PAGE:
Who doesn’t love the beauty and elegance of the butterfly? Depending on what part of the country you live in, the species and colors can vary, but they are all certainly eye-catching.
Unfortunately, many butterfly populations have been severely affected in the last few years by environmental changes and human interference, and they are becoming a rare sight in some states. Butterflies provide an important service to our environment by pollinating our plants, spreading pollen over large areas, and acting as a food source for other species. So why not do something to support these amazing insects while at the same time increasing your enjoyment of them?
Creating a butterfly garden is not all that hard. With a little prepping and the right natural elements, setting one up can be done over a weekend. Depending on what species are common to your area, the plants you will need will differ. You can find this out by doing a little research online or at the library. Butterflies feed on nectar, and some common nectar plants are zinnia, black-eyed Susan, aster, and daisy. However, there are hundreds are varieties to choose from. Again, the types of plants you purchase will depend on where you live and the time of year you are planting. Don’t forget, you also have to provide host plants for the larvae, such as milkweed, parsley and dill. After all, before the beauty of the butterfly comes the plain old caterpillar. And avoid pesticides at all costs so as not to harm the insects.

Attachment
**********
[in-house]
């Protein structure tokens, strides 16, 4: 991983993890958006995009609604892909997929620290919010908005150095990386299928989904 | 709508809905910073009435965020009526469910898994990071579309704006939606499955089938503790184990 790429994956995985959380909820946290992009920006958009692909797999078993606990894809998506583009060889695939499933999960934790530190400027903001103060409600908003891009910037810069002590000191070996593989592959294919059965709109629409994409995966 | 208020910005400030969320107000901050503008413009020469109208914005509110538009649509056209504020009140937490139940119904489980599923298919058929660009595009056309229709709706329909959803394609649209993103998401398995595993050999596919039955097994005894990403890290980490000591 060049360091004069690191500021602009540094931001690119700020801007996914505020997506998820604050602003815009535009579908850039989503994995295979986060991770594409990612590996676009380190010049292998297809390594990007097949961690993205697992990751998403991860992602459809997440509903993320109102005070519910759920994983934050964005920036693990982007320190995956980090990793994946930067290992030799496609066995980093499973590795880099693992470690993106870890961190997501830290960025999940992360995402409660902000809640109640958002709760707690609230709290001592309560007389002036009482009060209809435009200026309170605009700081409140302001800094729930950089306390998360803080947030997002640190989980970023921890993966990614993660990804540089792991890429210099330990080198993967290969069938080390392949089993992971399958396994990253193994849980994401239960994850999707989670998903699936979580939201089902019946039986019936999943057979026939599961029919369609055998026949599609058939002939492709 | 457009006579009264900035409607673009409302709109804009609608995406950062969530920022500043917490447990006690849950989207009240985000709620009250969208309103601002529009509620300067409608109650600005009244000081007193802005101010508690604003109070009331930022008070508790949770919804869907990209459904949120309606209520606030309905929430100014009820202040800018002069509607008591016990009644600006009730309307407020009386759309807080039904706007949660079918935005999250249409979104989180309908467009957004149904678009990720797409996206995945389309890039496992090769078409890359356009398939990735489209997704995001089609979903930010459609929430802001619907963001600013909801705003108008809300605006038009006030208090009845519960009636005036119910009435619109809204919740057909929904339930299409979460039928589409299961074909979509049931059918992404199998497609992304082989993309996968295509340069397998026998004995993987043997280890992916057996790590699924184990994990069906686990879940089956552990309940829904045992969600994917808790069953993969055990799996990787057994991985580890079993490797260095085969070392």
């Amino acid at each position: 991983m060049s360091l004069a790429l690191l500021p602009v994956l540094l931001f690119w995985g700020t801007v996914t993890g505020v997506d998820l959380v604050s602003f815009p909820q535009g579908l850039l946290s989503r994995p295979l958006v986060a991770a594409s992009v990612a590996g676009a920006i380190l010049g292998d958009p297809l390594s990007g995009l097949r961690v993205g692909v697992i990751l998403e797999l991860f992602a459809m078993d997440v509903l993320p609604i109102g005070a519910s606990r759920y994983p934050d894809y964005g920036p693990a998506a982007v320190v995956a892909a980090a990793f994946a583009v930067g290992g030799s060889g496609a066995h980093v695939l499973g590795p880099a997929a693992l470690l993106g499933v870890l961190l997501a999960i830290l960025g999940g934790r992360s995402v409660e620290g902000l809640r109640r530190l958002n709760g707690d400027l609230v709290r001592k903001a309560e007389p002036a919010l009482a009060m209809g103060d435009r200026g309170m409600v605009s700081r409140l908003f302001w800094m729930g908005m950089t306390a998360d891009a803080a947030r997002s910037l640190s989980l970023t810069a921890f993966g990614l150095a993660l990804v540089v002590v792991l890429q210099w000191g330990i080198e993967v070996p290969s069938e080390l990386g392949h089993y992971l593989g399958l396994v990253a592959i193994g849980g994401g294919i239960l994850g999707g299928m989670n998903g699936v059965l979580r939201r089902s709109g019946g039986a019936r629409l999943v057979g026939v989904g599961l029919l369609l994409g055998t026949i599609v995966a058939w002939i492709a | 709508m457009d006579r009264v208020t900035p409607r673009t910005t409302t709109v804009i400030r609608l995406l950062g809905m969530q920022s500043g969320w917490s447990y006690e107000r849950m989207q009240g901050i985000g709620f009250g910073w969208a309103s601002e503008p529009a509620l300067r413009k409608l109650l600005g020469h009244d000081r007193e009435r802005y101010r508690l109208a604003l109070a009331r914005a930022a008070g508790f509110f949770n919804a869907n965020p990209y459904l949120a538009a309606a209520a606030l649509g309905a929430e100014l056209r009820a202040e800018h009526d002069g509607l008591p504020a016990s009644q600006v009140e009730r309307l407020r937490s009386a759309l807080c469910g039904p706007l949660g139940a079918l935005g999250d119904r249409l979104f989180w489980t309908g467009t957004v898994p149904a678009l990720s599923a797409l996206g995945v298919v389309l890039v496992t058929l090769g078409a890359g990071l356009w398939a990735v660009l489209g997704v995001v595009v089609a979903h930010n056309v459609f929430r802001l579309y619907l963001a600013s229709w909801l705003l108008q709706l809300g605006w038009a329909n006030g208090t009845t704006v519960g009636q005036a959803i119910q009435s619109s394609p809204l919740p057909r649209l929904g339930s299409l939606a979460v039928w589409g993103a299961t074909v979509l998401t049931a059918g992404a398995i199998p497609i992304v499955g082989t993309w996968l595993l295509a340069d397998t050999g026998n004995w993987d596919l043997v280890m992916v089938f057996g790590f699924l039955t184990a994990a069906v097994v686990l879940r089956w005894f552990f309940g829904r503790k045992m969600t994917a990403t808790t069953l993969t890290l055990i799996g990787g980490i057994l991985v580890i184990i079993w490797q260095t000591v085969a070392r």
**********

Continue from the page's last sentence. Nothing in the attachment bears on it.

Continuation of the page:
Of course, your garden should be in a nice sunny spot and somewhat sheltered from the wind, if possible. Besides plants, also include some nice big rocks. Butterflies love a warm place to land, and rocks work just fine once the sun is done heating them up. Another important item butterflies appreciate is fresh water. Fill a bird bath or old container and include some wet sand so they have a place to perch while drinking. They cannot hover over the water to drink. A small shrub is also welcome as a place where they can cool off on a hot day and settle down in the evenings.
As you can see, it doesn’t take much to attract these creatures and add some real live color to your garden. You will also be doing these beauties a favor by providing them with a sanctuary where they can get the nutrients and the shelter that they need to flourish. A butterfly garden is a joyous place for these insects and the humans that get to observe them.
Written for The Country Register of the US and Canada